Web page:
Pasta recipes from around the world for World Pasta Day
Pasta is a universal dish that can be prepared in limitless ways. Each country has its own favorite method of preparing said pasta, unique to that country, its tastes, and local ingredients. The pasta itself is a pretty basic item, made from either eggs and flour or water and flour. It can be cut and shaped in any way that one desires, and needs only to dry. How does such a bland ingredient become so popular around the world? Well, it’s the perfect base for a dish. It’s plain enough that it can be manipulated in many possible ways to create totally different meals. From manicotti in Italy, to noodle salad in Thailand, to orzo in Greece, there is no end to the creativity. Aside from its versatility, pasta is inexpensive and widely available. No one can quite pinpoint the origination of the food, but it is an ancient ingredient. You may automatically assume Italy invented pasta, but its roots can be found in Asia and the Middle East, as well. Though the world may be varied in nearly every way, we can all come together over a bowl of pasta. In celebration of World Pasta Day, here are some recipes, traditions, and legends surrounding pasta in these various countries. Enjoy your visit around the world from the comfort of your own kitchen.
Fideua is a Spanish pasta very similar to another Spanish dish called paella, except fideua uses pasta instead of rice. The legend is that a cook ran out of rice one day and substituted pasta for the rice. Today, it is its own dish made of pasta, shellfish and fish, as Spain is a coastal country. Find a fideaua recipe here.
In Vietnam, a popular dish is bun thit nuong. It is particularly good in the summer, as it is a light and fresh pasta dish. It includes cold rice vermicelli noodles, fresh vegetables, pork, and a nuoc cham sauce. Try it for yourself here!
The people of Afghanistan will steam their pasta, and then stuff it with scallion filling, ground beef, or lamb. On top, they pour a ground meat sauce and a garlic yogurt sauce. They call this dish aushak or mantoo (depending on what it’s stuffed with), or Afghan dumplings. Check out a recipe you can try here.
Kushari is known as the national dish for Egypt. Originally, it was a food of the poor folk because it is simple and inexpensive, and also full of protein. However, today everyone enjoys this pasta dish. If you like some kick in your pasta, try out this recipe.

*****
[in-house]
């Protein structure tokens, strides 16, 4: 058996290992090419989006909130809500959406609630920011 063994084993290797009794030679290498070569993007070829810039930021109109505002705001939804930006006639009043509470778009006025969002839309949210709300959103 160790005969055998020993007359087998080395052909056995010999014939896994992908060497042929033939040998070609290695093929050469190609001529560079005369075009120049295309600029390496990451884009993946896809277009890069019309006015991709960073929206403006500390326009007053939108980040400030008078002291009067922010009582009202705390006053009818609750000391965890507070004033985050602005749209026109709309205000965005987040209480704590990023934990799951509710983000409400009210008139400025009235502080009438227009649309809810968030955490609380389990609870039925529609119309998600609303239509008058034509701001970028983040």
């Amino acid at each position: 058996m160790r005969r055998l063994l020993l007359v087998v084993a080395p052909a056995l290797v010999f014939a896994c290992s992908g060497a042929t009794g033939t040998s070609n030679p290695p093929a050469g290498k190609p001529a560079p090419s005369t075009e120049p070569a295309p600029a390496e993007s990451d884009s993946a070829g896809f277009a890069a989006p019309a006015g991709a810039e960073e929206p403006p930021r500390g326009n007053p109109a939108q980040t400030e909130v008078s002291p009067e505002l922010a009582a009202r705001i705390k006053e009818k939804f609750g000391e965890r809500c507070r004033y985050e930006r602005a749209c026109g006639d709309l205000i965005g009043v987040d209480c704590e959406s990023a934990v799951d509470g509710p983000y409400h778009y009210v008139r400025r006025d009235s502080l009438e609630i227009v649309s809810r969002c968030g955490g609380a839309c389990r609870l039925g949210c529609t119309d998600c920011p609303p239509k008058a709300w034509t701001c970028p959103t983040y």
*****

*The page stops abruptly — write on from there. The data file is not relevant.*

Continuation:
Indian people will partake kheer during festivals or religious celebrations, or it is a popular dessert after lunch or dinner. It is a creamy pudding, made with rice vermicelli noodles or toasted rice. It contains the noodles, milk, sugar, and cardamon for sweetening. You can also add raisins or nuts to the pudding, as well. Try it for yourself.
This country also enjoys stuffing their pasta. They use pelmeni noodles (similar to ravioli) and fill them with minced meat or mushrooms. The pasta is very thin, but the dish is full of flavor. The Polish have a relative of this pasta called pierogi, but they stuff theirs with potatoes. Give this recipe a try.
You cannot visit the Philippines without tasting their famous dish, pancit. It is made with thin rice noodles, vegetables and meat. The noodles are served with the meat and vegetables, covered in sauce, and garnished with lemon or lime juice. Try pancit at home.
Singapore shares its noodle dish with Malaysia. They enjoy a curry laska, or spicy noodle soup. The broth is based with coconut milk, and can be served with various toppings such as bean sprouts, hard boiled eggs, cilantro, limes, scallions, mint, or fried shallots. Feel free to experiment and make this dish your own. Check out this recipe.
Kugel is a traditional dish for the Jewish people living in Germany. Originally made with bread, but later substituted for egg noodles. It is known as a sweet noodle casserole or pudding, but it could be made with potatoes and served as a side dish. Kugel is a simple dish, but not for vegans as it is full of sour cream, cottage cheese and butter. Make your own kugel.
Mee krob is Thai for “fried noodles.” A cook will fry the rice noodles until crispy, and then cover them with a sweet and sour sauce. The recipe includes pork, tofu, shrimp, bean sprouts and chili peppers. Here is a mee krob recipe you can make.
A famous dish whether you eat it in Italy or not, spaghetti carbonara is a classic. Rumor has it that it originated during World War II. American soldiers were hungry for bacon and eggs, and the Italians simply added pasta and cheese to the dish. Give it a try!
Wat tan hor is also known as kong foo chow in Southern China. It is made with chow fun noodles, which are flat and wide. This dish is best made with fresh noodles, but if you use dried, soak the noodles for fifteen minutes beforehand. The noodles will be tossed with meat, shallots, and Asian greens, and then covered with egg gravy. Check out this recipe.
Make Your Own Pasta
You can create your own pasta on this World Pasta Day using this tutorial. With flour, eggs, salt, and olive oil, you will be on your way to fresh pasta. You will need a pasta machine, though. This tutorial is helpful because it will tell you how to create various types of pasta shapes and styles. She even gives you tips on coloring the pasta using spinach, tomatoes, herbs or saffron.